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Thursday, November 1, 2012

US Dept. of Justice: Bullying Prevention

Thursday, November 1, 2012

An End to Bullying & Equal Opportunities for All Students

October 31st, 2012 Posted by 
United States Department of Justice

The following post appears courtesy of the Civil Rights Division.

This October, in honor of National Bullying Prevention Month, communities across the country have come together to increase awareness about bullying prevention. The Department of Justice’s Civil Rights Division stands firmly behind these efforts, and will continue to make the most of our resources and authority to help stop bullying in schools. We will continue to work to ensure equal educational opportunity for all students.

Bullying is not a rite of passage; the impact of bullying extends far beyond the schoolhouse doors. Bullying can lead to violence, anxiety, depression and even suicide. School bullies become tomorrow’s hate crimes defendants, while victims of bullying are more likely to drop out of school, struggle in class, engage in illegal drug use or become involved in the criminal justice system. It is simply unacceptable, moreover, that any child should fear going to school because of harassment.

The Civil Rights Division is responsible for enforcing federal civil rights laws that protect young people who are targeted because of their race, national origin, religion, sex or disability. This includes students who are harassed because they do not conform to gender norms of how a boy or girl is “supposed to” act. We hold school systems accountable when they fail to take the proper steps to address harassment within their schools.

In response to incidents of harassment, the division investigates written complaints, helps to amend school policies and requires school districts to implement a host of other remedies, including providing training to teachers and administrators on how to better promote positive school climates and rid their schools of harassment. In the past few years, we have reached comprehensive and groundbreaking settlement agreements with numerous school districts across the country, including in Philadelphia, where Asian students were regularly harassed at a local high school, and in Mohawk County, N.Y., where a gay teen was physically and verbally abused for failing to conform to gender stereotypes.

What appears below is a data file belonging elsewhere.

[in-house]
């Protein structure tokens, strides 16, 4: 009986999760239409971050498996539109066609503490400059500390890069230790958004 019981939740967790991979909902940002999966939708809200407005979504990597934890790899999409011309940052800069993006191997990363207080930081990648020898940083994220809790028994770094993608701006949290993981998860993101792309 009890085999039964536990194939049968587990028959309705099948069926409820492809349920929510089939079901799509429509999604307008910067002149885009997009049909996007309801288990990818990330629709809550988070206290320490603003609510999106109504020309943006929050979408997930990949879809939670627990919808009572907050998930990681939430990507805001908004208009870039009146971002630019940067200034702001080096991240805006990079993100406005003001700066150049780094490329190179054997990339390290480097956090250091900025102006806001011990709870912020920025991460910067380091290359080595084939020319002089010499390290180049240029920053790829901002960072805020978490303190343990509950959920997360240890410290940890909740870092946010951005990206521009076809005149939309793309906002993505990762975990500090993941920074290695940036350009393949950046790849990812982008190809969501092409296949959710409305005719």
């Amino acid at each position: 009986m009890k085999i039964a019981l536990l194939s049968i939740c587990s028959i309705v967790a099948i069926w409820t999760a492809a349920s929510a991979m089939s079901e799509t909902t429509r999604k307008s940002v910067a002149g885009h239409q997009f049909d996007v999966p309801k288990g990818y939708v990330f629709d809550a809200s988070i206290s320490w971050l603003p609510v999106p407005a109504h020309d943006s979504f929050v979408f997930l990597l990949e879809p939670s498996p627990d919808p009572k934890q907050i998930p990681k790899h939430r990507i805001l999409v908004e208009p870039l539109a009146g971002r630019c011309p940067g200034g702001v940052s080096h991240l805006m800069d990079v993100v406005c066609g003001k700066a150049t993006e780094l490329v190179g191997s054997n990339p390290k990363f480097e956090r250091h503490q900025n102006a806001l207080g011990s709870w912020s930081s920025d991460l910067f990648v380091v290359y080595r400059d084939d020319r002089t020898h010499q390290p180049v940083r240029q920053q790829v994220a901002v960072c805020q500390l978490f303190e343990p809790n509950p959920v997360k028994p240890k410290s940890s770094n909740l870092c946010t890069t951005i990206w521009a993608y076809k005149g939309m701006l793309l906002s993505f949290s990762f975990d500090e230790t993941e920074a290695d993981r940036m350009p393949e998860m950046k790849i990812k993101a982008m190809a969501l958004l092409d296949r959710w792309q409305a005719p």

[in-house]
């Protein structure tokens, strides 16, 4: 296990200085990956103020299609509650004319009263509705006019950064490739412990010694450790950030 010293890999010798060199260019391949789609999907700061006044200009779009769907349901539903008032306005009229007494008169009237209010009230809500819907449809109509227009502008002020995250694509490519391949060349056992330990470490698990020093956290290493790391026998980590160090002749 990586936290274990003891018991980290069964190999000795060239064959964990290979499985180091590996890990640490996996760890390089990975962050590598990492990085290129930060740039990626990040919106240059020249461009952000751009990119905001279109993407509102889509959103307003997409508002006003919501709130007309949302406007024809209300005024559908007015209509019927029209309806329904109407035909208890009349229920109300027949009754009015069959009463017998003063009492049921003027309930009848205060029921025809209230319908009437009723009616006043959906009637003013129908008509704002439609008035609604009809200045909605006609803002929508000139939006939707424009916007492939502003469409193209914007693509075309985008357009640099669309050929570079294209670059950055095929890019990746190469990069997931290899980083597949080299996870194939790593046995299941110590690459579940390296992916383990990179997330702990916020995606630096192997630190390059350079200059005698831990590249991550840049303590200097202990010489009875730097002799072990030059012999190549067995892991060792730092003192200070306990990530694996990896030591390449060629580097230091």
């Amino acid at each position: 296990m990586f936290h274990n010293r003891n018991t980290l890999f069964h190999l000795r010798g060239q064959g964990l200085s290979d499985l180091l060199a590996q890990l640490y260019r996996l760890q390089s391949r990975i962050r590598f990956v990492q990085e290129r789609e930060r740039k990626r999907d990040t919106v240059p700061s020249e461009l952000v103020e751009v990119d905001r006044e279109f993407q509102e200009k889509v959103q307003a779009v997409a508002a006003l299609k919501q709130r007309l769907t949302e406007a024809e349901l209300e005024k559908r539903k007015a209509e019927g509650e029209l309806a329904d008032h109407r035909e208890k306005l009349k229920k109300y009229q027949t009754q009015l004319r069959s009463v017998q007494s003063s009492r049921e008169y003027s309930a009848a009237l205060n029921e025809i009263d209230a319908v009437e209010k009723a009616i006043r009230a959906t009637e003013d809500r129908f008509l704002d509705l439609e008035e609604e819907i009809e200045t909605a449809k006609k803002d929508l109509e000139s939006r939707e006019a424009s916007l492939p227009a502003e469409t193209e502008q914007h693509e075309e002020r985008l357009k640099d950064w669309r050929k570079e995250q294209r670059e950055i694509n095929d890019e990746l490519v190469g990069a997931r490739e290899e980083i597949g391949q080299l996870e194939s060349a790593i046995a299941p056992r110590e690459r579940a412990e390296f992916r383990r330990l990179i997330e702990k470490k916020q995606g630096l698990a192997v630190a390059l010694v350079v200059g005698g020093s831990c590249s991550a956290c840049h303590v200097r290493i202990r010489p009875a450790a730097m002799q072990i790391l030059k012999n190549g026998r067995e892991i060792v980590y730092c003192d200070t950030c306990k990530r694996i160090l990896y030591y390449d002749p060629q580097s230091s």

We also reached an agreement with the school district in Anoka-Hennepin, Minn. The school district had failed to adequately address the harassment of students who did not conform to gender stereotypes in their schools. But students in Anoka-Hennepin were brave and spoke out. They brought the problems they were facing to the Civil Rights Division, and we worked with the school district to reach a blueprint for sustainable reform that we hope will be a model for schools across the nation.